...moment to actually accelerate and actually take on capital to do so, because the one downside to bootstrap. bootstrapping is great, I highly recommended to anybody, especially as you're starting a company, but the one downside is you can't grow as fast. You can only reinvest the profits that you generate, right and so that's just going to naturally be a slower growth rate. So taking the venture capital dollars for us at that point was really more of a growth exceler in and even though it was our series a, meaning our first round, we had already established, I think, product market fit and had already actually been in business for a couple years selling this. So we were able to take that cash and immediately invested in scaling out to go to market, which primarily means hiring a lot more sales people in addition to engineers of course, to continue to work on the product. It's pretty awesome. Yeah, that's that's very interesting. How your journey went there and did you guys raise money at your first company as well or you bootstrapped that one as well? That one we I would say, was much more traditional. We raise venture right from the start and raised about seventeen million in total across a couple rounds, so much smaller relative to what we've done here, but I would say was it was much more traditional and I think a lot of the lessons from that experience informed the way that I wanted to build this business. And what I mean by that is when you do raise venture right out of the out of the gate, you have immediate pressure from your investors and and expectations to hit milestones, and I think that's natural and it's normal. But when you're still in the product market fit phase of trying to figure everything out, that pressure can sometimes be counterproductive and sometimes force you to make short term decisions. And I think there's a very much a tendency, in my view, in Silicon Valley to try to pretend that you're you're successful before you are, kind of like a fake it till you make it type of mentality and and that just never resonated with me. Just isn't my style. One of the company values that we have is this notion of authenticity, I mean kind of being real, being honest and being intellectually honest with ourselves, like we don't want to convince ourselves that we're great. I think we like to look at our own flaws and see them as opportunities for improvement. So, you know, the BOOT stopping model allowed us to really kind of stay out of the typical Silicon Valley rat race where you raise the capital and your next goal is the next capital raised, like those are artificial milestones that aren't actually healthy, I think in a lot of ways. Right, like our goal is to build a real business, a meaningful business for the long run, not just make it to the next round. So those are just some of the lessons I think I learned through the first business. Yeah, scared you are. It's kind of like being a music artist on Youtube with a million followers, or for you get your first recording contract. is slightly different situation than being an unknown right right, by the way, just in that happened at Tony. That's why every day about the drop my new albummorw so, just shifting gears for a sec and you know, we typically last around the founding team, but your situation was a little bit different. You know, in this case you met some folks who were the primary contributors of an open source project which was being used at an established company to solve a big problem. You know, just would love to hear more around one. I think I read on your website the other day that you guys had like four cteos. Will love to hear about how you took that. You know, the meeting of that group turn it into a founding team. What thought might have had to be a little bit different, you know, coming from that angle. And then also, you know, how did you then think about filling out the rest of the the founding team? Yeah, absolutely, and we actually have twelve co founders in total because of the way that we sort of started the business almost as a as a unit right from the get go, and with those those contracts to work with. So yeah, twelve co founders, all of them brilliant engineers, I self being, of course, the exception to that, but all the rest of them being brilliant engineers. The four CTOS. Is always funny that people asked about that all the time. You know, CTO number one was, or is, Camille meal buy the Publickovsky, who is actually my co founder from my first business and as we were getting this thing up and running, he was coming with me from Chara data and was our first CTO, I guess you could say. Then we added the creators of Pressto, Martine, Dana David, and we're trying to figure out titles for them and what role would they play, and we just settled on the hey, you know what we're going to have for CTOS? There's there's no rules on how we do this and the reality is all four of them play really, really important roles in our future. Martine Day and David are very focused on the technology direction, kind of, you know, more inward facing on where we're going from a product and technology perspective and and still super active in the open source community. And then Camille, I would say, is maybe a little bit more customer facing, sort of focused on the application of the technology to customer problems. And so yeah, it's a nice balance. Everybody...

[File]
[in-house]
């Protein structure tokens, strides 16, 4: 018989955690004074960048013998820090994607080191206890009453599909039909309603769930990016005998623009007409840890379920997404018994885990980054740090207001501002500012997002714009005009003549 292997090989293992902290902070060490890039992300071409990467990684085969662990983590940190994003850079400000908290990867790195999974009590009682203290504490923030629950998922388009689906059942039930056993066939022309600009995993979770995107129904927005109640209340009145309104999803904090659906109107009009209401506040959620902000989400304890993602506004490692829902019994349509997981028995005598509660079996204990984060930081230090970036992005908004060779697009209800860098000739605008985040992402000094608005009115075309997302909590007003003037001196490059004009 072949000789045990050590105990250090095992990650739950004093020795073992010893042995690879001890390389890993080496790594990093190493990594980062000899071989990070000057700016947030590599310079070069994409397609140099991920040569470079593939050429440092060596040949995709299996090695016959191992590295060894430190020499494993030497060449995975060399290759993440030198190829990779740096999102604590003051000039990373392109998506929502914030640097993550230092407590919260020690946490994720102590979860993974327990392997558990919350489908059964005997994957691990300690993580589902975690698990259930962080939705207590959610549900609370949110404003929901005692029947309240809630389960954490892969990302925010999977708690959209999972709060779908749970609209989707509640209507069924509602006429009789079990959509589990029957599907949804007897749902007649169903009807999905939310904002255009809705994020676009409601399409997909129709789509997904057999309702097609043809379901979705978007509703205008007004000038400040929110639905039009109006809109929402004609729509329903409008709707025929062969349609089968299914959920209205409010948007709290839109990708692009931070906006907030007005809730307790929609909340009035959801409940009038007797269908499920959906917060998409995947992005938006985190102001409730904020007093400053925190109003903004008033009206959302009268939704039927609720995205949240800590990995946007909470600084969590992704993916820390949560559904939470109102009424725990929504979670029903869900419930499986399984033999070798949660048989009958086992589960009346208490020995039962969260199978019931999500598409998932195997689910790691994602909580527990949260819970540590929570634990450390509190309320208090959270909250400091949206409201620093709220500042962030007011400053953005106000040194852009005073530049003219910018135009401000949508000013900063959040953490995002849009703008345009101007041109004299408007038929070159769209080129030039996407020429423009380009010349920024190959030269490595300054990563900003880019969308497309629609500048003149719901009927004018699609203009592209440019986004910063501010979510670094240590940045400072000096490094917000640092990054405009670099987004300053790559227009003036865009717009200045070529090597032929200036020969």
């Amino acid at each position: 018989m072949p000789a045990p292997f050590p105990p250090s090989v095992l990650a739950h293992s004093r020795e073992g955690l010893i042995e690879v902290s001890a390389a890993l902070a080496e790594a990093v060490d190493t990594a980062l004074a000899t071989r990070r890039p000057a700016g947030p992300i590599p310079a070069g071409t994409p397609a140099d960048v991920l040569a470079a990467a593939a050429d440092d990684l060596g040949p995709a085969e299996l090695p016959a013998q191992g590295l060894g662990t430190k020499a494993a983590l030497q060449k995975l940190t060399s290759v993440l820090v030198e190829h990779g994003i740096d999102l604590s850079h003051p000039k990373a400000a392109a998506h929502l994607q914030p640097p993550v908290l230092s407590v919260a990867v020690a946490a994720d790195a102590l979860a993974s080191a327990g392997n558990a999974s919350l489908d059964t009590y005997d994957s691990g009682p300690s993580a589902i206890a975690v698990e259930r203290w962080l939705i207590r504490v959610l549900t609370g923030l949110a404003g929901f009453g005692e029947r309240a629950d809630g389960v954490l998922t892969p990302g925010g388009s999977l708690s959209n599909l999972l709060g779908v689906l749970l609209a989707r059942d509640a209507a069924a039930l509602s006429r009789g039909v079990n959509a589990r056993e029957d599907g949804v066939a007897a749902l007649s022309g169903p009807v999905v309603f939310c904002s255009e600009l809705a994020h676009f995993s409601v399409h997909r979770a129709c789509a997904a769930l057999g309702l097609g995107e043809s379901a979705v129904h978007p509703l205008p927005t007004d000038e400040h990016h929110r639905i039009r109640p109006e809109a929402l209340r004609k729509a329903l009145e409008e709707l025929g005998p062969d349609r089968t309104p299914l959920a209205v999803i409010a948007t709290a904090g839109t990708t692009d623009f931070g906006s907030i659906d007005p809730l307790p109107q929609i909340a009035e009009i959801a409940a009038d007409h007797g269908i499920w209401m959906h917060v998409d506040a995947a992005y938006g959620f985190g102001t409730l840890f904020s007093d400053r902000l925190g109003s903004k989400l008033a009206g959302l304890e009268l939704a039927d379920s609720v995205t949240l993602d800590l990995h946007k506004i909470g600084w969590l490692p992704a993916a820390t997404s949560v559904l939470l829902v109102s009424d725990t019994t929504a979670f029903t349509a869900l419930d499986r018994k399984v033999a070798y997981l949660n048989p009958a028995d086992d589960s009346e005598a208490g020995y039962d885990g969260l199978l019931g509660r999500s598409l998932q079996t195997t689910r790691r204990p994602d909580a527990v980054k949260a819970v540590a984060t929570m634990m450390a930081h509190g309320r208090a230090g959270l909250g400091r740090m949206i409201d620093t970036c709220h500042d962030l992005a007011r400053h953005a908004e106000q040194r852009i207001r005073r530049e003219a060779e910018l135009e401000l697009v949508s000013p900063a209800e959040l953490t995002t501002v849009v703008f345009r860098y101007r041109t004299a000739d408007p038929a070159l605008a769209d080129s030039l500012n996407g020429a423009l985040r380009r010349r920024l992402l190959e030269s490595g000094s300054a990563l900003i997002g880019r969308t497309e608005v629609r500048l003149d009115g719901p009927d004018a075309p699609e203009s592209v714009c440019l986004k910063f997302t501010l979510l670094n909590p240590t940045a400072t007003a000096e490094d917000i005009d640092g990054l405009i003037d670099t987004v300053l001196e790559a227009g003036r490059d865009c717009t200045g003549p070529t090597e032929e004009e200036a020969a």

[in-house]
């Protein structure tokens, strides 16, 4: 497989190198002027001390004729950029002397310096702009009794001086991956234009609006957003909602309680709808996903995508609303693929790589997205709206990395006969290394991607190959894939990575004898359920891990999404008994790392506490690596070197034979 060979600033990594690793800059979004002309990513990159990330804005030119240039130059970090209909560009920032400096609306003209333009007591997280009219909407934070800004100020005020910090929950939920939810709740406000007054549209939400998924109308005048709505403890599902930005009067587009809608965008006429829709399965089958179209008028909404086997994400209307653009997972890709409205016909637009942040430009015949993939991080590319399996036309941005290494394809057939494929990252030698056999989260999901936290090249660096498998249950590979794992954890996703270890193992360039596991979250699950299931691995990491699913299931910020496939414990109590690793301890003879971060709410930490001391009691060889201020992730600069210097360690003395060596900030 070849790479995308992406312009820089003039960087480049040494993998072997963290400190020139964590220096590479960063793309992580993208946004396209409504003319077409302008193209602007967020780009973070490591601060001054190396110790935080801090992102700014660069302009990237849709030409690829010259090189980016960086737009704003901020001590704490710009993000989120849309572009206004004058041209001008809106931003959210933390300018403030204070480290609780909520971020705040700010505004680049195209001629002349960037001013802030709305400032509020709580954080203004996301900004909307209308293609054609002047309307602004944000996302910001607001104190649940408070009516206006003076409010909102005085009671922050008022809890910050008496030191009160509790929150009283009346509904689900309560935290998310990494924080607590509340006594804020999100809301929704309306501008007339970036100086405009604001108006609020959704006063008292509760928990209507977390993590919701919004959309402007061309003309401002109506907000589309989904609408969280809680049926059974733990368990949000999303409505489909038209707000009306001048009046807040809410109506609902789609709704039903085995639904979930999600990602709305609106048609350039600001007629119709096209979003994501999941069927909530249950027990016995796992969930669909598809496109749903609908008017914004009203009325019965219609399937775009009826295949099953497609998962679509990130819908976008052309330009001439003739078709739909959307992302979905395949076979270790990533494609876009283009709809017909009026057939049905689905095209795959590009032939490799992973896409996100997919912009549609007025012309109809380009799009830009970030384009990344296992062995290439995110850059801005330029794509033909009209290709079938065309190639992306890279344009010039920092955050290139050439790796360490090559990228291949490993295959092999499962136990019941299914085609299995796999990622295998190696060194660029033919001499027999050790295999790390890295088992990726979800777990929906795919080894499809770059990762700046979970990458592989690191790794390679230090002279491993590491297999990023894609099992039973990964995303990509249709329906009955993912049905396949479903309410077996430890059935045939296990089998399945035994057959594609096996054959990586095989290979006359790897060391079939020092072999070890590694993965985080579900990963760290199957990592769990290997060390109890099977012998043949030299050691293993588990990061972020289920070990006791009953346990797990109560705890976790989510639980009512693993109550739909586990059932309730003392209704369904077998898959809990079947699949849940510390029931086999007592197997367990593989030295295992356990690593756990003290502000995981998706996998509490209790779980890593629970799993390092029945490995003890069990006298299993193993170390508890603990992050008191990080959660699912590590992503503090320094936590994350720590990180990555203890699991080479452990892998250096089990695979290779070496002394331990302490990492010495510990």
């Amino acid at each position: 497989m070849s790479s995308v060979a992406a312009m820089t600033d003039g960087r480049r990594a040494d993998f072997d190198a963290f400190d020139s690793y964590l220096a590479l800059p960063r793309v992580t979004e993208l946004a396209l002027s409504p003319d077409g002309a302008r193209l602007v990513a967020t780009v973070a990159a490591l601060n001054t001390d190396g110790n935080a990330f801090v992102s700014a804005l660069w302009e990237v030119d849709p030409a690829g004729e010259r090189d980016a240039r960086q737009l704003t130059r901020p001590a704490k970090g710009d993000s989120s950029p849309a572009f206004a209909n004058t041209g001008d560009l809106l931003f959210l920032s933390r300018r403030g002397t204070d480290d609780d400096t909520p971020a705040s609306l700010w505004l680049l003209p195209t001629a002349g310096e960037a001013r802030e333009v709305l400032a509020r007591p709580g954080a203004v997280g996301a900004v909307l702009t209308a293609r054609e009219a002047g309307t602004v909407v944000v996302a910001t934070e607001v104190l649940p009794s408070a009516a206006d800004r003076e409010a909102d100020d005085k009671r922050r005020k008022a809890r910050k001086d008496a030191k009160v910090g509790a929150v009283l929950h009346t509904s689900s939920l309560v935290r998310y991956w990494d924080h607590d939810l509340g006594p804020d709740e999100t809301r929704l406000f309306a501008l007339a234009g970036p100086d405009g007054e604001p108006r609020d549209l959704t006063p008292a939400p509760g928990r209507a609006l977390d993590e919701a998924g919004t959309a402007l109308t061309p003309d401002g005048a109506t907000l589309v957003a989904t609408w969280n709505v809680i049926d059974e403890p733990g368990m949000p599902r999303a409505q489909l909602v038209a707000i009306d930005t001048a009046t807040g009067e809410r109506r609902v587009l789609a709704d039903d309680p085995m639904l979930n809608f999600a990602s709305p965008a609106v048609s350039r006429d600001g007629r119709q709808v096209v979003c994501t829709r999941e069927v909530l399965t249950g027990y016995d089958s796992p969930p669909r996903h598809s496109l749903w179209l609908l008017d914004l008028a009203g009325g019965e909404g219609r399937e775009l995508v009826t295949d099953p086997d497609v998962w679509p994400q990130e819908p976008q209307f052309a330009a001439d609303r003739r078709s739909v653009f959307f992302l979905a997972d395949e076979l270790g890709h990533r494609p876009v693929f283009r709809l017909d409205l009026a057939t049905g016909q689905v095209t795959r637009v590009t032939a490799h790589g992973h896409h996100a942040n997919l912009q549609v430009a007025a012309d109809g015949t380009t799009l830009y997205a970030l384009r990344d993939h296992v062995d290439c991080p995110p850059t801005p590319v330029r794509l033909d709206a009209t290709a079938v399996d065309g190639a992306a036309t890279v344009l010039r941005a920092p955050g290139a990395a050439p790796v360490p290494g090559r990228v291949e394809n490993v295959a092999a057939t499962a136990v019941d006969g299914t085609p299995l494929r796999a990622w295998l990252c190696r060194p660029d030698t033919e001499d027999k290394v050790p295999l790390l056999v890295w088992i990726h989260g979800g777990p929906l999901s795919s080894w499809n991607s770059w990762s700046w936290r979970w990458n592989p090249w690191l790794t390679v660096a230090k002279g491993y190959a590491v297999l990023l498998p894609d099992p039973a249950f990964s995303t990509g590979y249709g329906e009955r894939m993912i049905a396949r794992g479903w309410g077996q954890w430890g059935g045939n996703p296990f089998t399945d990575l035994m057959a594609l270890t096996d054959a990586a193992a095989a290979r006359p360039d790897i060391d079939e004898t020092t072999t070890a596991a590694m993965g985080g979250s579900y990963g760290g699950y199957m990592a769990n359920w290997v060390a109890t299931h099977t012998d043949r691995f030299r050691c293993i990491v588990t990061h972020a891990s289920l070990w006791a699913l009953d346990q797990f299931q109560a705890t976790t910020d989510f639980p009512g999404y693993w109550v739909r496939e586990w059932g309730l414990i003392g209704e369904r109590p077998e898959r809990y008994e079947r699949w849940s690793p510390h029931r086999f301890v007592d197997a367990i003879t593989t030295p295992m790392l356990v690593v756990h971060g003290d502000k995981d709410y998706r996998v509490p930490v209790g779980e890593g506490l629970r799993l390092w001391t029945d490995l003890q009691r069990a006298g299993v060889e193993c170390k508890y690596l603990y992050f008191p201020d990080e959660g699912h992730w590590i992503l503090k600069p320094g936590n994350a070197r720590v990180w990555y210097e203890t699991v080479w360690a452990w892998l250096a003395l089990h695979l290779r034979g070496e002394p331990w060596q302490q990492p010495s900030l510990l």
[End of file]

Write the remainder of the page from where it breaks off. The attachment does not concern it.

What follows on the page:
...sort of has their role. They're very cool. Yeah, on that open source fronts, does that create any weird conflicts for companies you or do they just expect it like hey, we're going to contribute to open source, this is a big problem that we want to solve. If a solution doesn't exists out there, we recognize that this may mean this talent will spin out to go pursue that later. And Yeah, how does all that work? Yeah, that's a great question and it's it's sort of a almost philosophical question of, you know, do companies create open source software or do individuals create open source software? Right, and I would say there's probably a lot stronger argument to be made that it's actually individuals that create open source software. And you know, when Martine Day and David Left facebook, sort of the you know, moral authority or the the central Voice of Presto kind of left with them and and is embodied within them as the driving force is behind the project. So I think that's probably an inherent risk in any open source development, but there's a lot of pros and cons that they've come with it. You know, I think for a company like facebook, not only is it a recruiting mechanism for their engineers to be able to say hey, the technology you build here is going to be world class, enterprise grade and will have an impact beyond even facebook, right, and I think that's rewarding for an engineer to sort of get involved with, and I think that's part of the appeal. Even, you know, working at starburst now and continuing to work on that project, you have that ability to influence a much broader audience, which I think appeals to folks. You know, the other benefit is you get actually community involvement in it, right. So so you're not the only one necessarily writing the software. You know, in the case of Pressto, a lot of the geospatial functions actually came from Uber. Uber is a huge Pressto user and they needed the ability to understand, you know, traffic and so forth relating to airports and other locations. So they they added these geospatial functions which now are used by just about every ride sharing company in the world. They all use press to because of these functions. We didn't actually build them. FACEBOOK didn't even build them. facebook added some more, but but it was really uber that that sort of drove that initially, and and so you get this nice virtuous effect of kind of everybody working together to make the technology even better. It's very cool. Well, and you kind of touched on something there that we're always curious about, which is, you know, that culture that facebook was able to create, that actually it helps them attract talent and you know just what the promise of being able to change not just them but you know, take your ideas and technology out into the world. So you're founding team, you know, good portion of them coming from facebook and then you coming from Sara data and your other companies in your history. How much of culture as you pull from from where you guys came from, and how much of it survived. I guess we're always curious about is. You know, what lessons did you learn and what did you guys apply to the culture at starburst that makes it unique or things that maybe you guys have turned into your advantage? Yeah, that's a great question. I without hopefully not offending either of the of the companies we came from, I would say that I think our culture is sort of deliberately unique, and what I mean by that is, you know, some of our core values are, you know, this notion of Grit, for example, like just working hard, like we don't give free lunches here. Some of those companies going in value do, and that's fine, but that's that's not our style. And so I think like kind of from day one, when you get here, we talked about this as as not trying to build a Unicorn, unicorns being kind of imagination and not real, but rather building a workhorse, and that's sort of like our ethos. I think. You know, everybody here is working incredibly hard, grinding again, authenticity is really cooler to the culture. Humility is important to the culture. We want everybody to kind of express their views, and then this idea of ownership is also very important, not just literal ownership, in that all of our poise of course own stock in the company, but the feeling of ownership, feeling like if there's something broken, you have the power to go fix it, and so those are all really, really important things to us. I think sometimes in bigger companies you don't necessarily have that ability to feel ownership over what you're working on. You have to ask for permission, you've got a bureaucracy perhaps to navigate with in some cases. So we really try to remove that and make sure people feel empowered to kind of just own it and make the company, you know, great, because it's your company as well, awesome. You know, just shifting gears. It's a little bit and we can we can go back to that later if we have more time, todd, because I'd love to explore some of that more, especially New England, like the Boston area companies versus Silicon Valley, which for sake of time, and maybe we'll circle back around that if we've got more time at the end. But Justin just like shifting gears for a second. We talked earlier, but you taken a couple rounds of funding within the last year now that money is coming in. You know you're looking at that next phase of growth. What's the hardest thing that you guys have experienced with that next level of scale? You and now there's some level of expectation.